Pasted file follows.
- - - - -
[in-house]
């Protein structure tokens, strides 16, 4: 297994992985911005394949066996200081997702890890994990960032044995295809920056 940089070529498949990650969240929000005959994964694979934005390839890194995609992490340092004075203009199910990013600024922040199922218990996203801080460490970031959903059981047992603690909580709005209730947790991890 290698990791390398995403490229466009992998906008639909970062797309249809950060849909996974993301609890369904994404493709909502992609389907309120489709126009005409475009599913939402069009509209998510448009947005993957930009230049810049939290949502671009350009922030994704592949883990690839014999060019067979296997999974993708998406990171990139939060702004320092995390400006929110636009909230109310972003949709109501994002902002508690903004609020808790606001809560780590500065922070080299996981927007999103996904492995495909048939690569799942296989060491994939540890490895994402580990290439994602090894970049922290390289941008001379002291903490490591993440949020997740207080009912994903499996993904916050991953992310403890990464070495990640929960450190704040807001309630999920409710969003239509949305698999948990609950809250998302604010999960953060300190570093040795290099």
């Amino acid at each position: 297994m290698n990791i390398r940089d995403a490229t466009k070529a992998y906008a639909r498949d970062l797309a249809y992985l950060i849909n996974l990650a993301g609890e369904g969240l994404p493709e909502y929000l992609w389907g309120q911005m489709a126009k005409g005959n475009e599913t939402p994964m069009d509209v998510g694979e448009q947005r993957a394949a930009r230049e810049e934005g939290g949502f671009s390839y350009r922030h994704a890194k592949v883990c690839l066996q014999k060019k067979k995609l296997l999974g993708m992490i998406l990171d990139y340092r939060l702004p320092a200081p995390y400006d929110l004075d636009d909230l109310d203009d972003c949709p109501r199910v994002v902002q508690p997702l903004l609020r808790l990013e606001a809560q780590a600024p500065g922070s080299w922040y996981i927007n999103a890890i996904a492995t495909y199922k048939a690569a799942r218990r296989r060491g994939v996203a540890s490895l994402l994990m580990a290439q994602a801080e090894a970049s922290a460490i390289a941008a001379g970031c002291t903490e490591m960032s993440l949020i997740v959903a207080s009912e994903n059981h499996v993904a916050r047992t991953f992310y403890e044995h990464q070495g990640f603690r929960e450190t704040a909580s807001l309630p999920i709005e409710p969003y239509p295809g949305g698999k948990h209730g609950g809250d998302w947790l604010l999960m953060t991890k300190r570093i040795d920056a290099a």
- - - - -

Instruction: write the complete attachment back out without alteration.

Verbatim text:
[in-house]
């Protein structure tokens, strides 16, 4: 297994992985911005394949066996200081997702890890994990960032044995295809920056 940089070529498949990650969240929000005959994964694979934005390839890194995609992490340092004075203009199910990013600024922040199922218990996203801080460490970031959903059981047992603690909580709005209730947790991890 290698990791390398995403490229466009992998906008639909970062797309249809950060849909996974993301609890369904994404493709909502992609389907309120489709126009005409475009599913939402069009509209998510448009947005993957930009230049810049939290949502671009350009922030994704592949883990690839014999060019067979296997999974993708998406990171990139939060702004320092995390400006929110636009909230109310972003949709109501994002902002508690903004609020808790606001809560780590500065922070080299996981927007999103996904492995495909048939690569799942296989060491994939540890490895994402580990290439994602090894970049922290390289941008001379002291903490490591993440949020997740207080009912994903499996993904916050991953992310403890990464070495990640929960450190704040807001309630999920409710969003239509949305698999948990609950809250998302604010999960953060300190570093040795290099």
């Amino acid at each position: 297994m290698n990791i390398r940089d995403a490229t466009k070529a992998y906008a639909r498949d970062l797309a249809y992985l950060i849909n996974l990650a993301g609890e369904g969240l994404p493709e909502y929000l992609w389907g309120q911005m489709a126009k005409g005959n475009e599913t939402p994964m069009d509209v998510g694979e448009q947005r993957a394949a930009r230049e810049e934005g939290g949502f671009s390839y350009r922030h994704a890194k592949v883990c690839l066996q014999k060019k067979k995609l296997l999974g993708m992490i998406l990171d990139y340092r939060l702004p320092a200081p995390y400006d929110l004075d636009d909230l109310d203009d972003c949709p109501r199910v994002v902002q508690p997702l903004l609020r808790l990013e606001a809560q780590a600024p500065g922070s080299w922040y996981i927007n999103a890890i996904a492995t495909y199922k048939a690569a799942r218990r296989r060491g994939v996203a540890s490895l994402l994990m580990a290439q994602a801080e090894a970049s922290a460490i390289a941008a001379g970031c002291t903490e490591m960032s993440l949020i997740v959903a207080s009912e994903n059981h499996v993904a916050r047992t991953f992310y403890e044995h990464q070495g990640f603690r929960e450190t704040a909580s807001l309630p999920i709005e409710p969003y239509p295809g949305g698999k948990h209730g609950g809250d998302w947790l604010l999960m953060t991890k300190r570093i040795d920056a290099a």